Latest entries written by Till Hofmann

Carologistics defend the championship title at the RoboCup German Open Logistics League

The Team Carologistics, which is composed of researchers and students of the Cybernetics Lab IMA & IfU, the Knowledge-Based Systems Group (both RWTH Aachen University), and the MASCOR Institute (FH Aachen University of Applied Sciences) successfully defended the German championship title in the RoboCup Logistics League for the fourth time in a row. The RoboCup German Open took place from 25 to 29 April at the Magdeburg exhibition halls.

After an exciting group phase, the Carologistics started into the playoffs leading with 106 points, one point ahead of the runner-up GRIPS from Graz University of Technology. After the playoffs, both teams faced each other again in the final.

In the final against GRIPS, also the runner-up of last year's international RoboCup, the game was extended by an overtime of 5 minutes for the first time in the history of RoboCup Logistics League because both teams were tied at the end of the regular game. The Carologistics then took the lead by two points and kept it until the end of the game. At the end of the game, they could almost score another two points, but - as in the World Cup in Japan - the final action was finished one second after the end of the game and so the game ended with a narrow lead of Carologistics.

In the RoboCup Logistics League, two teams compete with up to three autonomous mobile robots in an intralogistics scenario against each other. The playing field is a smart factory from the context of the Industry 4.0, where intelligent machines manufacture complex products in varying production environments.The scenario is particularly characterized by the comprehensive communication and cooperation of the mobile robot. In the first phase of the game, each robot team explores the previously unknown playing field, creating a common "world view". In the second phase, the electronic referee (RefBox) announces complex products that must be produced cooperatively within certain time-windows. In this phase, the robots have to re-plan frequently, as the opponent plays on the same field and therefore the accessibility of paths or machines is always subject to variations. Machines spontaneously switch to a maintenance condition and can not be used at this time, and because individual steps such as grasping a product may fail occasionally.

In preparation for the RoboCup World Championships in Montreal, Canada in June, the team will focus on improving the gripper system to allow more robust autonomous grasping of work pieces in order to make full use of the newly developed agent system.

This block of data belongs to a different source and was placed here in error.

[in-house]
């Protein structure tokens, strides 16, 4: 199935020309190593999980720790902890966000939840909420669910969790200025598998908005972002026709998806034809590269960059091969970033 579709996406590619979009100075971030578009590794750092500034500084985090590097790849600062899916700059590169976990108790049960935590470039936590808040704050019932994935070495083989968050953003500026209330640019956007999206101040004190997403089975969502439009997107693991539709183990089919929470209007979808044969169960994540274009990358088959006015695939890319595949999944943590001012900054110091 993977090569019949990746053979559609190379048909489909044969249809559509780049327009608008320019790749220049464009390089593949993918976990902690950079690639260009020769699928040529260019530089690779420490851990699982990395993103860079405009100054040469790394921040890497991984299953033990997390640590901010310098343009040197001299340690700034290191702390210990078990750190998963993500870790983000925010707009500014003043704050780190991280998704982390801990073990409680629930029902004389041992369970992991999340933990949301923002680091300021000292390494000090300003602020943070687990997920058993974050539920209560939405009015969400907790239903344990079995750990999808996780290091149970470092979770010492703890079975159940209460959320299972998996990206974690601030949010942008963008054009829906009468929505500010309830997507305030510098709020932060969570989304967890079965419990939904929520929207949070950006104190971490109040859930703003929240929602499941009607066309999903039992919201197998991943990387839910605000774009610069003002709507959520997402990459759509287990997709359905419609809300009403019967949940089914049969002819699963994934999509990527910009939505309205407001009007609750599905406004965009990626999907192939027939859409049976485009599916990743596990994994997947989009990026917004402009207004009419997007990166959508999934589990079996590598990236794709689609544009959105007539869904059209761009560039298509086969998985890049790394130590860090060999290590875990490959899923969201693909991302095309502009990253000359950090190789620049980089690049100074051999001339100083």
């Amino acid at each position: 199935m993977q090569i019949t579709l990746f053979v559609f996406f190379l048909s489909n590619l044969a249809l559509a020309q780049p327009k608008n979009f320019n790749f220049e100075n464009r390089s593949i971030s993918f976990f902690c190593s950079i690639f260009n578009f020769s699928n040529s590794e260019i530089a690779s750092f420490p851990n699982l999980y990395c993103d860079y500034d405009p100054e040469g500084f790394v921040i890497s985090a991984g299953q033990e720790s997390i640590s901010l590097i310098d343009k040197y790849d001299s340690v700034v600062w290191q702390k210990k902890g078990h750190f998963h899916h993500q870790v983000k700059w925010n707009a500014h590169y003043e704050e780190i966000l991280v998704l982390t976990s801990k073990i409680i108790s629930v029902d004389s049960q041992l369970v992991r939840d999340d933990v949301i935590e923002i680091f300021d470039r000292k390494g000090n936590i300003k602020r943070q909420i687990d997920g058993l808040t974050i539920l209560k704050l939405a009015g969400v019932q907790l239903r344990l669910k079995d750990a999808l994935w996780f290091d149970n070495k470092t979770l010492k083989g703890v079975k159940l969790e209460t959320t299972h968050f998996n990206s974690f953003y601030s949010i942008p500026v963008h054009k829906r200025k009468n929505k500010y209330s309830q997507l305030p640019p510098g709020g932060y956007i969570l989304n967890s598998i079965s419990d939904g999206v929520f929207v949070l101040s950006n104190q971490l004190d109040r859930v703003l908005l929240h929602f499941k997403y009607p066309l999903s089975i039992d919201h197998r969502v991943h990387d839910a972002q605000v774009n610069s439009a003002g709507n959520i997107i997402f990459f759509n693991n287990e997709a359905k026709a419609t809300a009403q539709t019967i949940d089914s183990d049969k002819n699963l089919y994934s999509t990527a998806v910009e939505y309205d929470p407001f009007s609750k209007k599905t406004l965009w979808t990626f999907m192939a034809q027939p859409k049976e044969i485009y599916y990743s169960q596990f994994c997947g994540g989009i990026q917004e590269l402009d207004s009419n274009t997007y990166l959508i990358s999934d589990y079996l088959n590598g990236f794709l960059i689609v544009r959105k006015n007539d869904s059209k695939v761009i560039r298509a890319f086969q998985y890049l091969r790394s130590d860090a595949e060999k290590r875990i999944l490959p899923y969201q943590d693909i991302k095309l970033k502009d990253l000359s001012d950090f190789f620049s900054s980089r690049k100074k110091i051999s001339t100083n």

Posted by Till Hofmann on May 1, 2018 09:00

Carologistics win the fourth world championship in Japan

The team Carologistics (RWTH Aachen and FH Aachen) was able to defend their title as world champion of the RoboCup Logistics League against team GRIPS from Graz with 58 to 28 points in a very exciting final on July 30.

In the RoboCup Logistics League, two teams compete with up to three autonomous mobile robots in an intralogistics scenario against each other. The playing field is a smart factory from the context of the Industry 4.0, where intelligent machines manufacture complex products in varying production environments.The scenario is particularly characterized by the comprehensive communication and cooperation of the mobile robot. In the first phase of the game, the robot team explores the previously unknown playing field, creating a common "world view". In the second phase, the electronic referee (RefBox) announces complex products that must be produced cooperatively. In this phase, the robots have to re-plan frequently, as the opponent plays on the same field and therefore the accessibility of paths or machines is always subject to variations, because machines spontaneously switch to a maintenance condition and can not be used at this time, and because individual steps such as grasping a product may fail occasionally.

In this year's finals, the production phase started with an exciting head-to-head race of the two opponents. The first finished product of team Carologistics was lost in a slight, rule-compliant collision with a GRIPS robot. The team from Graz was able to keep up by preparing additional production steps. Only with the second produced and first successfully delivered product, Carologistics gained an advantage that ultimately lead to Carologistics’ triumph. A third product was also produced, but was delivered two seconds after the end of the game and thus no longer counted.

The Carologistics, which won the world championship for the fourth consecutive time, consists of scientists and students of the Cybernetics Lab IMA/ZLW & IfU (RWTH Aachen, Mechanical Engineering, Prof. Sabina Jeschke), the Knowledge-Based Systems Group (RWTH Aachen, Computer Science, Prof. Gerhard Lakemeyer), and the MASCOR Institute (FH Aachen, Electrical Engineering and information technology, Prof. Alexander Ferrein). This year was a very special RoboCup. Exactly 20 years after the very first RoboCup in Nagoya, Japan, RoboCup returned to its birthplace.The Carologistics could not only inspire tech-savvy people with their robots, but to the delight of the spectators, they also moderated their games in Japanese. In addition to the world title, the Carologistics won the Technical Challenge, where different types of machines had to be identified only by image processing and without the normally used AR tags, and where the teams had to play a game in a cloud-based simulation.

Next year the RoboCup will be held from June 15 to June 22 in Montreal, Canada. In addition, there will be another German Open in Magdeburg.

Posted by Till Hofmann on August 1, 2017 09:00